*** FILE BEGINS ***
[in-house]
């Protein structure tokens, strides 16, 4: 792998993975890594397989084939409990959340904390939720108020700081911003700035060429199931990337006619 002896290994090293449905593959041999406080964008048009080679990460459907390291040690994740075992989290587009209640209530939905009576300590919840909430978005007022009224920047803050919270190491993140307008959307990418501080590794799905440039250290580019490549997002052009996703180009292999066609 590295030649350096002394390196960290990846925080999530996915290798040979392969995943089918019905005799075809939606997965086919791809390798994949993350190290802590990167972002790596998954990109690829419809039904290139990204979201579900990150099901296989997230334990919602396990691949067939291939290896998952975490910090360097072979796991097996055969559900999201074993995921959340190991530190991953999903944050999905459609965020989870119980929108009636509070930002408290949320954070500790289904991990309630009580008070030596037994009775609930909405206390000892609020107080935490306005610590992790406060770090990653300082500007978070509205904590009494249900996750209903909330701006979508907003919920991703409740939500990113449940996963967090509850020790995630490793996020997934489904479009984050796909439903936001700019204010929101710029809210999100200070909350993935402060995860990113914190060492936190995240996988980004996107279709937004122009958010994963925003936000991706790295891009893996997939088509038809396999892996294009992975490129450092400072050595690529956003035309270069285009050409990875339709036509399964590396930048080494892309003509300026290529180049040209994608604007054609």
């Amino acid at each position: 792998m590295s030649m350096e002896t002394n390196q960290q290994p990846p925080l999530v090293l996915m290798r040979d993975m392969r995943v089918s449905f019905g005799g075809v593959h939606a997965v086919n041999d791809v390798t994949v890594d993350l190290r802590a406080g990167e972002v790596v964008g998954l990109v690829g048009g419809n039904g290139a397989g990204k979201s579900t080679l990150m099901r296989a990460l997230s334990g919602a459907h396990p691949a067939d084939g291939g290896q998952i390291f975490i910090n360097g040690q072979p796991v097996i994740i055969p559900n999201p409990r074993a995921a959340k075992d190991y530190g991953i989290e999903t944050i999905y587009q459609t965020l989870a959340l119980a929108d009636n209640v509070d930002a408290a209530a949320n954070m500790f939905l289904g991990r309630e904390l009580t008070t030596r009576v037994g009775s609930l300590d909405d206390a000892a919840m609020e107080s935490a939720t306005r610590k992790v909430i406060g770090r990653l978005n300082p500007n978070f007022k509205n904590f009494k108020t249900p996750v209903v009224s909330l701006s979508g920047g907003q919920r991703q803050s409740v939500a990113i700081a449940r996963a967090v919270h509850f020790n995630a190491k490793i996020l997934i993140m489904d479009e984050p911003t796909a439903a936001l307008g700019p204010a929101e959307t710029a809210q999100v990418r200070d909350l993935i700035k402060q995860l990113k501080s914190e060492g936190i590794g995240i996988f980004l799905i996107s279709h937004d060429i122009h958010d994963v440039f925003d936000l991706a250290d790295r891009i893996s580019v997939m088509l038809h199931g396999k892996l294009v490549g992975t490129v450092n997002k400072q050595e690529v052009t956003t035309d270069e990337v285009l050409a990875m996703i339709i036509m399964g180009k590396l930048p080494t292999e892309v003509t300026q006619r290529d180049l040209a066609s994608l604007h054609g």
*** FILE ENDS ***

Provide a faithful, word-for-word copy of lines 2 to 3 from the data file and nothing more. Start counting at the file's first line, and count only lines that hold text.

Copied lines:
């Protein structure tokens, strides 16, 4: 792998993975890594397989084939409990959340904390939720108020700081911003700035060429199931990337006619 002896290994090293449905593959041999406080964008048009080679990460459907390291040690994740075992989290587009209640209530939905009576300590919840909430978005007022009224920047803050919270190491993140307008959307990418501080590794799905440039250290580019490549997002052009996703180009292999066609 590295030649350096002394390196960290990846925080999530996915290798040979392969995943089918019905005799075809939606997965086919791809390798994949993350190290802590990167972002790596998954990109690829419809039904290139990204979201579900990150099901296989997230334990919602396990691949067939291939290896998952975490910090360097072979796991097996055969559900999201074993995921959340190991530190991953999903944050999905459609965020989870119980929108009636509070930002408290949320954070500790289904991990309630009580008070030596037994009775609930909405206390000892609020107080935490306005610590992790406060770090990653300082500007978070509205904590009494249900996750209903909330701006979508907003919920991703409740939500990113449940996963967090509850020790995630490793996020997934489904479009984050796909439903936001700019204010929101710029809210999100200070909350993935402060995860990113914190060492936190995240996988980004996107279709937004122009958010994963925003936000991706790295891009893996997939088509038809396999892996294009992975490129450092400072050595690529956003035309270069285009050409990875339709036509399964590396930048080494892309003509300026290529180049040209994608604007054609």
């Amino acid at each position: 792998m590295s030649m350096e002896t002394n390196q960290q290994p990846p925080l999530v090293l996915m290798r040979d993975m392969r995943v089918s449905f019905g005799g075809v593959h939606a997965v086919n041999d791809v390798t994949v890594d993350l190290r802590a406080g990167e972002v790596v964008g998954l990109v690829g048009g419809n039904g290139a397989g990204k979201s579900t080679l990150m099901r296989a990460l997230s334990g919602a459907h396990p691949a067939d084939g291939g290896q998952i390291f975490i910090n360097g040690q072979p796991v097996i994740i055969p559900n999201p409990r074993a995921a959340k075992d190991y530190g991953i989290e999903t944050i999905y587009q459609t965020l989870a959340l119980a929108d009636n209640v509070d930002a408290a209530a949320n954070m500790f939905l289904g991990r309630e904390l009580t008070t030596r009576v037994g009775s609930l300590d909405d206390a000892a919840m609020e107080s935490a939720t306005r610590k992790v909430i406060g770090r990653l978005n300082p500007n978070f007022k509205n904590f009494k108020t249900p996750v209903v009224s909330l701006s979508g920047g907003q919920r991703q803050s409740v939500a990113i700081a449940r996963a967090v919270h509850f020790n995630a190491k490793i996020l997934i993140m489904d479009e984050p911003t796909a439903a936001l307008g700019p204010a929101e959307t710029a809210q999100v990418r200070d909350l993935i700035k402060q995860l990113k501080s914190e060492g936190i590794g995240i996988f980004l799905i996107s279709h937004d060429i122009h958010d994963v440039f925003d936000l991706a250290d790295r891009i893996s580019v997939m088509l038809h199931g396999k892996l294009v490549g992975t490129v450092n997002k400072q050595e690529v052009t956003t035309d270069e990337v285009l050409a990875m996703i339709i036509m399964g180009k590396l930048p080494t292999e892309v003509t300026q006619r290529d180049l040209a066609s994608l604007h054609g």